Here are some Remembrance Day poems to share, and some for your kids including a Remembrance Day Poems printable.
Remembrance Day Poems
We wear a poppy
On Remembrance Day,
And at eleven
We stand and pray.
Wreaths are put
Upon a grave.
As we remember
Our soldiers brave.
Given to me,
Help me keep Canada
Safe and free.
I’ll wear a little poppy,
As red as red can be,
To show that I remember
Those who fought for me.
In Flanders Fields
In Flanders fields the poppies blow
Between the crosses, row on row,
That mark our place; and in the sky
The larks, still bravely singing, fly
Scarce heard amid the guns below.
We are the Dead. Short days ago
We lived, felt dawn, saw sunset glow,
Loved, and were loved, and now we lie
In Flanders Fields.
Take up our quarrel with the foe:
To you from failing hands we throw
The torch; be yours to hold it high.
If ye break faith with us who die
We shall not sleep, though poppies grow
In Flanders Fields.
~ John McCrae
For the Fallen
With proud thanksgiving, a mother for her children,
England mourns for her dead across the sea.
Flesh of her flesh they were, spirit of her spirit,
Fallen in the cause of the free.
Solemn the drums thrill; Death august and royal
There is music in the midst of desolation
And a glory that shines upon our tears.
They went with songs to the battle, they were young,
Straight of limb, true of eye, steady and aglow.
They were staunch to the end against odds uncounted;
They fell with their faces to the foe.
They shall not grow old, as we that are left grow old:
Age shall not weary them, nor the years condemn.
At the going down of the sun and in the morning
We will remember them.
They mingle not with their laughing comrades again;
They sit no more at familiar tables of home;
They have no lot in our labour of the day-time;
They sleep beyond England’s foam.
But where our desires are and our hopes profound,
Felt as a well-spring that is hidden from sight,
To the innermost heart of their own land they are known
As the stars are known to the Night;
As the stars that shall be bright when we are dust,
Moving in marches upon the heavenly plain;
As the stars that are starry in the time of our darkness,
To the end, to the end, they remain.
~ Laurence Binyon
Oh! I have slipped the surly bonds of earth
And danced the skies on laughter-silvered wings;
Sunward I’ve climbed, and joined the tumbling mirth
Of sun-split clouds – and done a hundred things
You have not dreamed of – wheeled and soared and swung
High in the sunlit silence. Hov’ring there,
I’ve chased the shouting wind along, and flung
My eager craft through footless halls of air…
Up, up the long, delirious, burning blue
I’ve topped the wind-swept heights with easy grace
Where never lark, or even eagle flew –
And, while with silent lifting mind I’ve trod
The high untrespassed sanctity of space,
Put out my hand and touched the face of God.
~ Officer John G. Magee, Jr.
Why Wear a Poppy
“Please wear a poppy,” the lady said,
And held one forth, but I shook my head.
Then I stopped and watched as she offered them there,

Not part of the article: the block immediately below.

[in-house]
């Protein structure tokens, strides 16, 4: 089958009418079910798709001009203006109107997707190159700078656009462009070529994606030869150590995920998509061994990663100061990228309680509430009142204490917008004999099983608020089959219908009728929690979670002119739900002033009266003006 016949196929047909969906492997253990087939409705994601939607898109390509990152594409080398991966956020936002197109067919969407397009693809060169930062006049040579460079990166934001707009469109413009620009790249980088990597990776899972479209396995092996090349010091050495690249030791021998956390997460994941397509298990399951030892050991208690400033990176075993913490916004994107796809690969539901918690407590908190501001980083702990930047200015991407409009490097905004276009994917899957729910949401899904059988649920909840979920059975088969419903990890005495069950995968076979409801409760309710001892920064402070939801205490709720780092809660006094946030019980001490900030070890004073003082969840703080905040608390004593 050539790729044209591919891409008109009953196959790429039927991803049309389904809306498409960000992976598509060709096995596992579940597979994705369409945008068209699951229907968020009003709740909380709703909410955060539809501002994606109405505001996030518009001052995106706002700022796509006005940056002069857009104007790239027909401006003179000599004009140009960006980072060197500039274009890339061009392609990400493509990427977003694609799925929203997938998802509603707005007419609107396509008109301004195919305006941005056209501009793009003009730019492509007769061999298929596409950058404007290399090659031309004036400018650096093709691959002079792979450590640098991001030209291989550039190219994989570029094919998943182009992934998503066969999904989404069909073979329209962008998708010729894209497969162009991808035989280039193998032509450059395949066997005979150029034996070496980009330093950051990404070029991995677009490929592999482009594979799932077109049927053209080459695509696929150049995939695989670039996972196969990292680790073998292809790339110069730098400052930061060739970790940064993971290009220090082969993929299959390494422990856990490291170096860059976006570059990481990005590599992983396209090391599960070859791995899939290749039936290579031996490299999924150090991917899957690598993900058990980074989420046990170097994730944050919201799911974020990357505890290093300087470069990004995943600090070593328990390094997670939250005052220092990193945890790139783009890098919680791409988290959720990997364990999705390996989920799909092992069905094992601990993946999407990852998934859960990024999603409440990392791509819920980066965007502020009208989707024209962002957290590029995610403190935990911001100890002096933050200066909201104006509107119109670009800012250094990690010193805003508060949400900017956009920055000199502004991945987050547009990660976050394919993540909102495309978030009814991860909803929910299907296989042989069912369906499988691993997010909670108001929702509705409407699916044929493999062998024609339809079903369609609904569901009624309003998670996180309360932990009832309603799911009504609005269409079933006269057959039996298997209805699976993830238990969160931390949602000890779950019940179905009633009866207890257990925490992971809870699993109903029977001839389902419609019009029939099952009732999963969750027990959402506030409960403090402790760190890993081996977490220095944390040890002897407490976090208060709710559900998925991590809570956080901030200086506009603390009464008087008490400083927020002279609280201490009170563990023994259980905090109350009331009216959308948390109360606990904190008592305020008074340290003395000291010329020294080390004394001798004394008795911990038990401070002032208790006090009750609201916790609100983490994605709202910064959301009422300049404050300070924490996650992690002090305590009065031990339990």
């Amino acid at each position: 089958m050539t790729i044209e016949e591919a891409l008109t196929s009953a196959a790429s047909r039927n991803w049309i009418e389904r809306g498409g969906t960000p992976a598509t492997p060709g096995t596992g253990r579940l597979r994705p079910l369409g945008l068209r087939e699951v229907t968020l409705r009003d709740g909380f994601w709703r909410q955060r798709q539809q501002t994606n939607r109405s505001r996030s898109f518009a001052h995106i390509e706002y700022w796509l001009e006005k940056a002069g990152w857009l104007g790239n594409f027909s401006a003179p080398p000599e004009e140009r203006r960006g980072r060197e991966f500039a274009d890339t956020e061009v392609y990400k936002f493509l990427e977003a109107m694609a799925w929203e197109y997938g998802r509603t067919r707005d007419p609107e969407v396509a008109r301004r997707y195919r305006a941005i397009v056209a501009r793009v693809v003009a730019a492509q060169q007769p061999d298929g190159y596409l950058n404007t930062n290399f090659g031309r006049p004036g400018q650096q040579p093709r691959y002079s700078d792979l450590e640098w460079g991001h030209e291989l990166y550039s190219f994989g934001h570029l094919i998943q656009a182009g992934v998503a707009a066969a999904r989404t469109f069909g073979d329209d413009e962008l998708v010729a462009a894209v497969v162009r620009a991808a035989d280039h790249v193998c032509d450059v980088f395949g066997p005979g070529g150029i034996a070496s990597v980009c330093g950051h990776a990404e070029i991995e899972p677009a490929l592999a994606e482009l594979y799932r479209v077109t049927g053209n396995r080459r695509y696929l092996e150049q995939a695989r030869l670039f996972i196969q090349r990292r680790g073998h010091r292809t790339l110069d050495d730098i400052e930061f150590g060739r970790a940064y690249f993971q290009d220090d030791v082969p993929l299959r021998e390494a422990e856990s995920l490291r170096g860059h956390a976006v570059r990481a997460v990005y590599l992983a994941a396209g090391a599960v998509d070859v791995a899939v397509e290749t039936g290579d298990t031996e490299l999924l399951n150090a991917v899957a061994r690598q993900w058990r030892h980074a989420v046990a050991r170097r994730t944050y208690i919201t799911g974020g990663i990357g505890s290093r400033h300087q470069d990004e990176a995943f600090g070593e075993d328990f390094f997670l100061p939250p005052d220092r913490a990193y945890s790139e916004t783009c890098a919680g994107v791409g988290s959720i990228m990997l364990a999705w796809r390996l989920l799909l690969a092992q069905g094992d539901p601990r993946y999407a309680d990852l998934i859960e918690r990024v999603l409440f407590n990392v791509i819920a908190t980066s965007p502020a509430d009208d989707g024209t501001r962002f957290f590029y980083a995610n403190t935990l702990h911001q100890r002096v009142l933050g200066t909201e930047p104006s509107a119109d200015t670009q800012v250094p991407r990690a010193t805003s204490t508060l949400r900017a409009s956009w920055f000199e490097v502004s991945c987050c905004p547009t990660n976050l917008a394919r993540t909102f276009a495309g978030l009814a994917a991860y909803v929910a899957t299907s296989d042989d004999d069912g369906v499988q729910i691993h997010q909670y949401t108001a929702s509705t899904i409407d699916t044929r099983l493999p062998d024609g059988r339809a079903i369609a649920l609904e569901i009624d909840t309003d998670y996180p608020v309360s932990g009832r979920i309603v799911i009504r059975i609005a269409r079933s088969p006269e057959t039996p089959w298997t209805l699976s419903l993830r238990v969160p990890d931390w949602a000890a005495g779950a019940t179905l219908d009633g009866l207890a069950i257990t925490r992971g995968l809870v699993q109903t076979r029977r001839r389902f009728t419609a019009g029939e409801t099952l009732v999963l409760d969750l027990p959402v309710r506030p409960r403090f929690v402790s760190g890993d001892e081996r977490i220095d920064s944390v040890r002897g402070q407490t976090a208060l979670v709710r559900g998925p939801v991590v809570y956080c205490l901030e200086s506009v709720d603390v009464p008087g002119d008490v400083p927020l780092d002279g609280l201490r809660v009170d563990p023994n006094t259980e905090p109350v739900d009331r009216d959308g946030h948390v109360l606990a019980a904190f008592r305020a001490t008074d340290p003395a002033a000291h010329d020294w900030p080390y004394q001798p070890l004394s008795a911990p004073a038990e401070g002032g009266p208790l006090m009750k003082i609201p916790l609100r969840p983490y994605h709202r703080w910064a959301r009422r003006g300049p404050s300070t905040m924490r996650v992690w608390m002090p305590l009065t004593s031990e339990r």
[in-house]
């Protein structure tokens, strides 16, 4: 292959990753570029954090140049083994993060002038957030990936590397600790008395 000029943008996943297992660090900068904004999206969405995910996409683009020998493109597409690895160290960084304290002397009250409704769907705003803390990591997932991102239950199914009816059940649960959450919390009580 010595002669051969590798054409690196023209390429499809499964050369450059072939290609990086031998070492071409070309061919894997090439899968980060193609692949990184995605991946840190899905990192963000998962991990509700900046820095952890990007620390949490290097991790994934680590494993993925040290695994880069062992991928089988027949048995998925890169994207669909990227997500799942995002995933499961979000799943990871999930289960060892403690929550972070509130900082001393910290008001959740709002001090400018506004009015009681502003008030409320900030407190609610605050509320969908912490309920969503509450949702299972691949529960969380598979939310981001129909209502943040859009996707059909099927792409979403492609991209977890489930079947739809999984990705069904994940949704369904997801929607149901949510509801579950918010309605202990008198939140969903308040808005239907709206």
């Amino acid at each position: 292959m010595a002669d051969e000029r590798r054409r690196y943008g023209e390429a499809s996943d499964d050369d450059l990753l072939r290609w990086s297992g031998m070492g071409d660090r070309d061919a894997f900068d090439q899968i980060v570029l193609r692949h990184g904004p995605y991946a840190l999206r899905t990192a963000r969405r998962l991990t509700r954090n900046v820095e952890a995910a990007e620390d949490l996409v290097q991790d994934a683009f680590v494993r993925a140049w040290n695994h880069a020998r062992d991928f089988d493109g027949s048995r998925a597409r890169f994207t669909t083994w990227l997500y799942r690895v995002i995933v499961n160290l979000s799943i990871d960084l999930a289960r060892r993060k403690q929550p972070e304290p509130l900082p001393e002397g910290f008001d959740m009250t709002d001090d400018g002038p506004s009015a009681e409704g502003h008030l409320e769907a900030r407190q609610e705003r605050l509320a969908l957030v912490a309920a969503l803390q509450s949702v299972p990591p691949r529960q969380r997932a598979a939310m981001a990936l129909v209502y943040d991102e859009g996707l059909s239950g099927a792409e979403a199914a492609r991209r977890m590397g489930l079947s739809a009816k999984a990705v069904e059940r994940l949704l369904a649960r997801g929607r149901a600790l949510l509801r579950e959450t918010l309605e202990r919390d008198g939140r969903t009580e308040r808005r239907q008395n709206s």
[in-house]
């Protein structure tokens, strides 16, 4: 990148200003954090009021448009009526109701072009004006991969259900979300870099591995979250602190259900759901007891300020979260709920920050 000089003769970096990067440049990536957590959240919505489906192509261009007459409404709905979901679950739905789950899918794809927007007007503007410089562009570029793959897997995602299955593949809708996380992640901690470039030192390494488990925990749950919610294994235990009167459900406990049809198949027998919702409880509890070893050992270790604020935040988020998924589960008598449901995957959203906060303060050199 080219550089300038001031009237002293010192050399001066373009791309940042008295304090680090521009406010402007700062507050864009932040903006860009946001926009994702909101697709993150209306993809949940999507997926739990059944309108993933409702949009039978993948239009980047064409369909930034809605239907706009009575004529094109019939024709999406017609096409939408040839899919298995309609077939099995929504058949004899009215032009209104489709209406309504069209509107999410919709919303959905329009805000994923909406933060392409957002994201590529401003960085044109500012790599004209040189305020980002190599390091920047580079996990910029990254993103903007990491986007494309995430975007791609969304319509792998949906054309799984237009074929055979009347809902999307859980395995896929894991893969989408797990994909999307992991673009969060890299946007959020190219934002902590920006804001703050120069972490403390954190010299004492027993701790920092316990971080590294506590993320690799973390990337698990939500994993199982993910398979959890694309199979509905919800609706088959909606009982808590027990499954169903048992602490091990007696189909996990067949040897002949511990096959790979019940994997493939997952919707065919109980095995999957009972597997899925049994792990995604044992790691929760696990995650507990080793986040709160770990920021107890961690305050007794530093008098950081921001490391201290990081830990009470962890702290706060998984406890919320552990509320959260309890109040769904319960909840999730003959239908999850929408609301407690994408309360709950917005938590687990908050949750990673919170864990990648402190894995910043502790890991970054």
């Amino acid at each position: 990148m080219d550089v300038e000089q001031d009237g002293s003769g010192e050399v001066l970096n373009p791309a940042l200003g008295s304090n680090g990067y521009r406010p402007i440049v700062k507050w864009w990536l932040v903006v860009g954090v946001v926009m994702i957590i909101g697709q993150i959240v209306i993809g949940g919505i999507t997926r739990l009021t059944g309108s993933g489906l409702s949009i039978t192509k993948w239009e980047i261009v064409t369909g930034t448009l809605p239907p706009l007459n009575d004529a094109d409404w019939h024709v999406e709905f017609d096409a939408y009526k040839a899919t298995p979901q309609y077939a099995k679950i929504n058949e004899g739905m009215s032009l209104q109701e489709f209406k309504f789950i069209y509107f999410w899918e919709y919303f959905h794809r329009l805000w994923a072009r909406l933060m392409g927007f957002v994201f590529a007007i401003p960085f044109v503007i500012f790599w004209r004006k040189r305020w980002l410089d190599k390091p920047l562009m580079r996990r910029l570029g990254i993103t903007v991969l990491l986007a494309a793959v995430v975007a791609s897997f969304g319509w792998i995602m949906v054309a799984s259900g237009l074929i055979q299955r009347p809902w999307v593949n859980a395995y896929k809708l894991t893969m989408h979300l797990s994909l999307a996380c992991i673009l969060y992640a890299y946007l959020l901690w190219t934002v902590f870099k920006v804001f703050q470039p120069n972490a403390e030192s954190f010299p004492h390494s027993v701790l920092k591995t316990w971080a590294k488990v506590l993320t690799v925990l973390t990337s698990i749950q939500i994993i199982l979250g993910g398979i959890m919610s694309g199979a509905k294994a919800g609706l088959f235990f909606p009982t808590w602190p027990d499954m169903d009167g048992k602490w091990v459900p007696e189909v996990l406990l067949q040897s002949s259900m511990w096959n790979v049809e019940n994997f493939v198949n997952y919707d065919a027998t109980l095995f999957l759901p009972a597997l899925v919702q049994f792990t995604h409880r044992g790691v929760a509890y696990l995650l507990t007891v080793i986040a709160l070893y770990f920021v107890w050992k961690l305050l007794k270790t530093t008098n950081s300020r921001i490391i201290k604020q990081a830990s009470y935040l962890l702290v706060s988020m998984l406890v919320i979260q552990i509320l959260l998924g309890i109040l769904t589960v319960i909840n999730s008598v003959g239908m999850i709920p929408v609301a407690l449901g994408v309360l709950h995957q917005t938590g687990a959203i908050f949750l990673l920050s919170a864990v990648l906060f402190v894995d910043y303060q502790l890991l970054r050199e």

And her face was old and lined with care;
But beneath the scars the years had made
There remained a smile that refused to fade.
A boy came whistling down the street,
Bouncing along on care-free feet.
His smile was full of joy and fun,
“Lady,” said he, “may I have one?”
When she’d pinned it on, he turned to say;
“Why do we wear a poppy today?”
The lady smiled in her wistful way
And answered; “This is Remembrance Day.
And the poppy there is a symbol for
The gallant men who died in war.
And because they did, you and I are free –
That’s why we wear a poppy, you see.
I had a boy about your size,
With golden hair and big blue eyes.
He loved to play and jump and shout,
Free as a bird, he would race about.
As the years went by, he learned and grew,
And became a man – as you will, too.
He was fine and strong, with a boyish smile,
But he’d seemed with us such a little while
When war broke out and he went away.
I still remember his face that day.
When he smiled at me and said, ‘Goodbye,
I’ll be back soon, Mum, please don’t cry.’
But the war went on and he had to stay,
And all I could do was wait and pray.
His letters told of the awful fight
(I can see it still in my dreams at night),
With the tanks and guns and cruel barbed wire,
And the mines and bullets, the bombs and fire.
Till at last, at last, the war was won –
And that’s why we wear a poppy, son.”
The small boy turned as if to go,
Then said, “Thanks, lady, I’m glad to know.
That sure did sound like an awful fight
But your son – did he come back all right?”
A tear rolled down each faded cheek;
She shook her head, but didn’t speak
I slunk away in a sort of shame,
And if you were me, you’d have done the same:
For our thanks, in giving, if oft delayed,
Though our freedom was bought – and thousands paid!
And so, when we see a poppy worn,
Let us reflect on the burden borne
By those who gave their very all
When asked to answer their country’s call
That we at home in peace might live.
Then wear a poppy! Remember – and Give!
~ Don Crawford
Long ago and far away
across the ocean
wild and wide,
the young men stormed
an alien shore
where many of them died.
Here and now
old men remember
the valor and the gore,
and the boyish faces
of their youth
that are young for ever more
~ William Bedford
Poppy, Poppy, what do you say?
Wear me on Remembrance Day.
Poppy, Poppy, what do you tell?
Many soldiers in battle fell.
Poppy, Poppy, what should we know?
That peace on earth should grow, grow, grow.